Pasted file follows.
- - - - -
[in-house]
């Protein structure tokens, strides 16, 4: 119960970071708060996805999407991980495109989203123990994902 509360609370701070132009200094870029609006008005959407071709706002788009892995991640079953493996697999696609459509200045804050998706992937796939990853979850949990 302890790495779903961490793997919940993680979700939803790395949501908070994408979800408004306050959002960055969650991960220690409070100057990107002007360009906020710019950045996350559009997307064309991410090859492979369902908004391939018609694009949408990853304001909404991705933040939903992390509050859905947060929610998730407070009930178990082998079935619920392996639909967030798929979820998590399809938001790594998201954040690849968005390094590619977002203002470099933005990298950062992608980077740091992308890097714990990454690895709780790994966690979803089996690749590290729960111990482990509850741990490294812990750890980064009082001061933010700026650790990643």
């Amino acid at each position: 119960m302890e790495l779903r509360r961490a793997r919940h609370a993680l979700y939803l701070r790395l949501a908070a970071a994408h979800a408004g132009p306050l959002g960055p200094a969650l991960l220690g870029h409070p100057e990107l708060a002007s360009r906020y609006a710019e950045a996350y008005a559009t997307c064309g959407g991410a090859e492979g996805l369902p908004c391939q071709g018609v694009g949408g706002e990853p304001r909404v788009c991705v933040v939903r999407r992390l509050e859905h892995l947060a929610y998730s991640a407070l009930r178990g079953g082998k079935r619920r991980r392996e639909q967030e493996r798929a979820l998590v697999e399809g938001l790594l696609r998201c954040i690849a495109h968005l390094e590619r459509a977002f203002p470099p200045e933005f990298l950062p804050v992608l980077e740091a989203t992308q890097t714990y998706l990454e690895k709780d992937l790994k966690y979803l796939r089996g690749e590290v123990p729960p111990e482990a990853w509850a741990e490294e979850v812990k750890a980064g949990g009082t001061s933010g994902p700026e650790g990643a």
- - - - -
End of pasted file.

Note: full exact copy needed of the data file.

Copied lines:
[in-house]
């Protein structure tokens, strides 16, 4: 119960970071708060996805999407991980495109989203123990994902 509360609370701070132009200094870029609006008005959407071709706002788009892995991640079953493996697999696609459509200045804050998706992937796939990853979850949990 302890790495779903961490793997919940993680979700939803790395949501908070994408979800408004306050959002960055969650991960220690409070100057990107002007360009906020710019950045996350559009997307064309991410090859492979369902908004391939018609694009949408990853304001909404991705933040939903992390509050859905947060929610998730407070009930178990082998079935619920392996639909967030798929979820998590399809938001790594998201954040690849968005390094590619977002203002470099933005990298950062992608980077740091992308890097714990990454690895709780790994966690979803089996690749590290729960111990482990509850741990490294812990750890980064009082001061933010700026650790990643």
């Amino acid at each position: 119960m302890e790495l779903r509360r961490a793997r919940h609370a993680l979700y939803l701070r790395l949501a908070a970071a994408h979800a408004g132009p306050l959002g960055p200094a969650l991960l220690g870029h409070p100057e990107l708060a002007s360009r906020y609006a710019e950045a996350y008005a559009t997307c064309g959407g991410a090859e492979g996805l369902p908004c391939q071709g018609v694009g949408g706002e990853p304001r909404v788009c991705v933040v939903r999407r992390l509050e859905h892995l947060a929610y998730s991640a407070l009930r178990g079953g082998k079935r619920r991980r392996e639909q967030e493996r798929a979820l998590v697999e399809g938001l790594l696609r998201c954040i690849a495109h968005l390094e590619r459509a977002f203002p470099p200045e933005f990298l950062p804050v992608l980077e740091a989203t992308q890097t714990y998706l990454e690895k709780d992937l790994k966690y979803l796939r089996g690749e590290v123990p729960p111990e482990a990853w509850a741990e490294e979850v812990k750890a980064g949990g009082t001061s933010g994902p700026e650790g990643a």